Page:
There is a substantial literature on the relationship between gender and access to finance. However, most studies have been concerned with access to debt finance. More recently, the focus of this research has broadened to examine women and venture capital. This article extends the focus further by examining the role of women in the business angel market, which is more important than the formal venture capital market in terms of both the number of ventures supported and total capital flows. Based on a detailed analysis of business angels in the U.K., the study concludes that women investors who are active in the market differ from their male counterparts in only limited respects. Future research into women business angels, and the possible existence of gender differences, needs to be based on more fully elaborated standpoint epistemologies that focus on the experience of the woman angel investor per se, and center on the examination of the role of homophily, social capital, networking, and competition in investment behavior.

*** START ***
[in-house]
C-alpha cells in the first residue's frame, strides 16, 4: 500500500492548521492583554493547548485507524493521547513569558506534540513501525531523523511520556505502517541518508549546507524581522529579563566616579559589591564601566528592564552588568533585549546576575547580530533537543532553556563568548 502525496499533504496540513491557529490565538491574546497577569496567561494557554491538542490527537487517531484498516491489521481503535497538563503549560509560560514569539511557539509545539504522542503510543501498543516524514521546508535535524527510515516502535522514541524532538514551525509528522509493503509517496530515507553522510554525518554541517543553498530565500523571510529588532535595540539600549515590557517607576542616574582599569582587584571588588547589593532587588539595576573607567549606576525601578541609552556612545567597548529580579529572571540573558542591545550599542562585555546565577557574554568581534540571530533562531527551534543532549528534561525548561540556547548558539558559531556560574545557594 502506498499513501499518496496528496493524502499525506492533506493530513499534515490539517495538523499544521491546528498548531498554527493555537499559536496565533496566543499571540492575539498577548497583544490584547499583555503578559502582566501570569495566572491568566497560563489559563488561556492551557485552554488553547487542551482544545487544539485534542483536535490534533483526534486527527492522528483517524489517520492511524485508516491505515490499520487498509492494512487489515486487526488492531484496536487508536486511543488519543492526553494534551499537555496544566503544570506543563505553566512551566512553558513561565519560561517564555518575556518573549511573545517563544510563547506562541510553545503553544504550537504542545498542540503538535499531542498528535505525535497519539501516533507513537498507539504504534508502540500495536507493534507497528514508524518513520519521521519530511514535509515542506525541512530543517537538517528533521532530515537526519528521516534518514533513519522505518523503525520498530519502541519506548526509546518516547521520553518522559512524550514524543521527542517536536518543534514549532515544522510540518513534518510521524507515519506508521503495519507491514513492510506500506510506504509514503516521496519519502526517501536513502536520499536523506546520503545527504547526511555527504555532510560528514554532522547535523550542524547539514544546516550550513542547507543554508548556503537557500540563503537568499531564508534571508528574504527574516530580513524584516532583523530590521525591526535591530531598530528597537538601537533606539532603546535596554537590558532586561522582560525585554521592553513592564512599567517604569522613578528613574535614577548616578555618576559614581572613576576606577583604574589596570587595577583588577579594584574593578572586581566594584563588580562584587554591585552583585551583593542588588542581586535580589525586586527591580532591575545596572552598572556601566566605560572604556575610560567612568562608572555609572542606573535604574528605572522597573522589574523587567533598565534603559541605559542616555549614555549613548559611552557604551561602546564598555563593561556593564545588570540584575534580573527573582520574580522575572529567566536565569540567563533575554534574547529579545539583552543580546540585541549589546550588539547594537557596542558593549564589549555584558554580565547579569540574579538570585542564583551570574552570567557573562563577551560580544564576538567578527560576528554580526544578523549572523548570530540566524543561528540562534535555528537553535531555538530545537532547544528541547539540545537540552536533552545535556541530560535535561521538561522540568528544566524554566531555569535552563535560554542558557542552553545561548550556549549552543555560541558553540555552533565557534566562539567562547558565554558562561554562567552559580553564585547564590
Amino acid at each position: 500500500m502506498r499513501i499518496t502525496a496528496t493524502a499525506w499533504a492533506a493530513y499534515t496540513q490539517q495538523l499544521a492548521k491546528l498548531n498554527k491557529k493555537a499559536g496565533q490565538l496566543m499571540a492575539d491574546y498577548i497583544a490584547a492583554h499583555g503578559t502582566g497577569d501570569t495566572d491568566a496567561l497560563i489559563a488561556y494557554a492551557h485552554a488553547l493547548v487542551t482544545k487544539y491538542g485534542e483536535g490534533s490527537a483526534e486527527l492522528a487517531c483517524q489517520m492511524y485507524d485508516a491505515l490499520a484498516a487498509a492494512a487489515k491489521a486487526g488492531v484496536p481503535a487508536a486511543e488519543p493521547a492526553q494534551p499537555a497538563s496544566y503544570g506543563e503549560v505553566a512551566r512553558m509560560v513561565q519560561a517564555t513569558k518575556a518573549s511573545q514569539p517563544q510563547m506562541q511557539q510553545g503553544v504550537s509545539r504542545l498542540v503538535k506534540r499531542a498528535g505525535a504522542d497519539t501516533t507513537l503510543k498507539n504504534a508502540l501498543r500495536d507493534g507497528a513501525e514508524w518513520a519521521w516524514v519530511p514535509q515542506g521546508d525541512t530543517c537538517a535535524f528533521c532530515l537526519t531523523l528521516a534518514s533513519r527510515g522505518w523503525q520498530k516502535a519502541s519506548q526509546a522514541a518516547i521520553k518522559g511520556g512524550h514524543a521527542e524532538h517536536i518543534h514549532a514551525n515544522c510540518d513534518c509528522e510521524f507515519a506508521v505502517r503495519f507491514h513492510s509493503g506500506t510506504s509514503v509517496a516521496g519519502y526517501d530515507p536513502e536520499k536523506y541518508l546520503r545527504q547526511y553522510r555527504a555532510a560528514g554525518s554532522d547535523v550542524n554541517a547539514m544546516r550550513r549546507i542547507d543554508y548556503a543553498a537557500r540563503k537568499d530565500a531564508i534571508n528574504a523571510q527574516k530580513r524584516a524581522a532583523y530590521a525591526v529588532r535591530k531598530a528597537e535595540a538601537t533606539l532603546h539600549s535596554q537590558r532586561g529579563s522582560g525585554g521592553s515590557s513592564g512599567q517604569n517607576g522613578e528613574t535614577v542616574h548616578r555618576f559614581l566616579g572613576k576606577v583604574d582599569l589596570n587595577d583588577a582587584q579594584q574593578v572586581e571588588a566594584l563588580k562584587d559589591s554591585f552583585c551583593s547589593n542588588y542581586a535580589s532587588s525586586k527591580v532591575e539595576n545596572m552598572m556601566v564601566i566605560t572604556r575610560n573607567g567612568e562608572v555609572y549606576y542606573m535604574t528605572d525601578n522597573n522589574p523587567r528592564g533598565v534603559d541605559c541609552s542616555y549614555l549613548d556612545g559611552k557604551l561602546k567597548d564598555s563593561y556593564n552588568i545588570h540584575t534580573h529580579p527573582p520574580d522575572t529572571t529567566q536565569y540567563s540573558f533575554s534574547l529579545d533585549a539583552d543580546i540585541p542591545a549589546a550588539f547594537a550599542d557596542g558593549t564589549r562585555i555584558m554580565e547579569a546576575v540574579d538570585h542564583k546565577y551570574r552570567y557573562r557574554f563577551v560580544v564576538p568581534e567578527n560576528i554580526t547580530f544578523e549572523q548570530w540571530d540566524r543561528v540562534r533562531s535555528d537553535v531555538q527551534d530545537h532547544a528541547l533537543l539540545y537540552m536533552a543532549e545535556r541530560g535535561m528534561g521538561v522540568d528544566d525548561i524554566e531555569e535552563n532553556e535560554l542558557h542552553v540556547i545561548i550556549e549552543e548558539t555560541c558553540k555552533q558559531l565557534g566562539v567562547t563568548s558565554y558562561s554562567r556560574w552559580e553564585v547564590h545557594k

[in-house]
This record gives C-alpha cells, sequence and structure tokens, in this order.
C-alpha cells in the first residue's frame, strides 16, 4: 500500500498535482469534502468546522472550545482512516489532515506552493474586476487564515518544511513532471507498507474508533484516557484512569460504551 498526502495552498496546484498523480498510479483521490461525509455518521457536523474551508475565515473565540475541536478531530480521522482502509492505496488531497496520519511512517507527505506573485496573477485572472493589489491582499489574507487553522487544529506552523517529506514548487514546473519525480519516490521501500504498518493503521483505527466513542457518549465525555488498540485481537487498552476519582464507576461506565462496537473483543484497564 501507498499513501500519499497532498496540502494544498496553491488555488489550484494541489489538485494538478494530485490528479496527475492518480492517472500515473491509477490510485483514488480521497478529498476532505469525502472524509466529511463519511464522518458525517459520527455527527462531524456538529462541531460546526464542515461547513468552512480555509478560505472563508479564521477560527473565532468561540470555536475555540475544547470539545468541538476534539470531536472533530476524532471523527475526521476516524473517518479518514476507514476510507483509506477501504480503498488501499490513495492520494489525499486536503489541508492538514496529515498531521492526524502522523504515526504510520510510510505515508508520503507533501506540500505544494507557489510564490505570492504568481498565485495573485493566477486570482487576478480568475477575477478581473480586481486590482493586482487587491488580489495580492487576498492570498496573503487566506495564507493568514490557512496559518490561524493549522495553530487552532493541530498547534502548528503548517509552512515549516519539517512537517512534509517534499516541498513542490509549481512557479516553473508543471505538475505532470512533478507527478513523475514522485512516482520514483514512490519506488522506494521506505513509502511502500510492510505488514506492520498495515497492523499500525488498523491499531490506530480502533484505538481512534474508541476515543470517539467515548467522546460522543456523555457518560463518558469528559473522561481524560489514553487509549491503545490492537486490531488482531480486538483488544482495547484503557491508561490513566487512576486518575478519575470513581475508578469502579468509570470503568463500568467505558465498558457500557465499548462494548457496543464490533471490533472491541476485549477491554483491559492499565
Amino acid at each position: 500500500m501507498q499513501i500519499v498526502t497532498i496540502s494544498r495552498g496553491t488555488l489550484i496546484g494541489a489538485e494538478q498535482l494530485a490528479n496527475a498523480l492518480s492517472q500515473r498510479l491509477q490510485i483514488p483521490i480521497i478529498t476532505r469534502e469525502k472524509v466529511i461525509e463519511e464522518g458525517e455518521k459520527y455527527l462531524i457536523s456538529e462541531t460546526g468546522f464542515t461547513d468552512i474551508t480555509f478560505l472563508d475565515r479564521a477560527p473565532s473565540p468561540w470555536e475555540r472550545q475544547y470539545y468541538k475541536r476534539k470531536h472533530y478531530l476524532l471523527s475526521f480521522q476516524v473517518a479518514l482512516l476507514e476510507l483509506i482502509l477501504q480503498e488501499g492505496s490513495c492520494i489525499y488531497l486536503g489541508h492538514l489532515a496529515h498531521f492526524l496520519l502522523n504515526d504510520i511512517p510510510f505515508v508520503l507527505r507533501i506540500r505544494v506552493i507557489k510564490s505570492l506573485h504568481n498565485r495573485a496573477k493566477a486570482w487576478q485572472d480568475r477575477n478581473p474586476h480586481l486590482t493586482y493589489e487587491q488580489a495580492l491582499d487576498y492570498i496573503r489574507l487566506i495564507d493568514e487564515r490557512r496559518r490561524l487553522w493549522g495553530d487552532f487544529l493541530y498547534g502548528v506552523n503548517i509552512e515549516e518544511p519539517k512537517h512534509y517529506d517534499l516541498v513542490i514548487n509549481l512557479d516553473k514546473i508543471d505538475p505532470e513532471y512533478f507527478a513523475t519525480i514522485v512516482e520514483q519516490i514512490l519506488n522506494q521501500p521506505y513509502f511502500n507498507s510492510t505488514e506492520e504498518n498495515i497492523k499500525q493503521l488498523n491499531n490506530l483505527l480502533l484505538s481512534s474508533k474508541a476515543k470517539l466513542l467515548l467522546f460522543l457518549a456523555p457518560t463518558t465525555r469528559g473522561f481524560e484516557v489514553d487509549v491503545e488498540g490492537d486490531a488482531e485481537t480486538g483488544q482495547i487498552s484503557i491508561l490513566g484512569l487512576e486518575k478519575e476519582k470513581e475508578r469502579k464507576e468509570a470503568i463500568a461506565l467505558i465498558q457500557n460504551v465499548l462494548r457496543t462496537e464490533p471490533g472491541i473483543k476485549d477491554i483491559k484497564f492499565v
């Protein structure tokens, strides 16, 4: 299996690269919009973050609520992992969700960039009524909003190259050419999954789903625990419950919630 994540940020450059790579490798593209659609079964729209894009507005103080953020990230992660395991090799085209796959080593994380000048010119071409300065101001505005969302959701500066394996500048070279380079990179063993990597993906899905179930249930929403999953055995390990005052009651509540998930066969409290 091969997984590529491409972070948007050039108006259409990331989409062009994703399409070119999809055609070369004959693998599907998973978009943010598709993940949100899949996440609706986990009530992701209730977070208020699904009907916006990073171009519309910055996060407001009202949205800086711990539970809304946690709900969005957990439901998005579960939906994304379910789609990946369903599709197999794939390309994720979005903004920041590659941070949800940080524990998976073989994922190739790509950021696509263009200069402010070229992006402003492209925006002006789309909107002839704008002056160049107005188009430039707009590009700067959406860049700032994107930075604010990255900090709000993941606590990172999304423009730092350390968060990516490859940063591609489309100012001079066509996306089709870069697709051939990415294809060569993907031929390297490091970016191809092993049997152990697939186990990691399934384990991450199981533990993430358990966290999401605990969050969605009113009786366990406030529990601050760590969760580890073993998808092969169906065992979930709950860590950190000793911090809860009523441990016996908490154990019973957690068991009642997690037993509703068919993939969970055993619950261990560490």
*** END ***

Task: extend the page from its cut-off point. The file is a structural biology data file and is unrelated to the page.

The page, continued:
ASJC Scopus subject areas
- Economics, Econometrics and Finance(all)
Harrison, R., & Mason, C. (2007). Does Gender Matter? Women Business Angels and the Supply of Entrepreneurial Finance. Entrepreneurship Theory and Practice, 31(3)(3), 445-472. https://doi.org/10.1111/j.1540-6520.2007.00182.x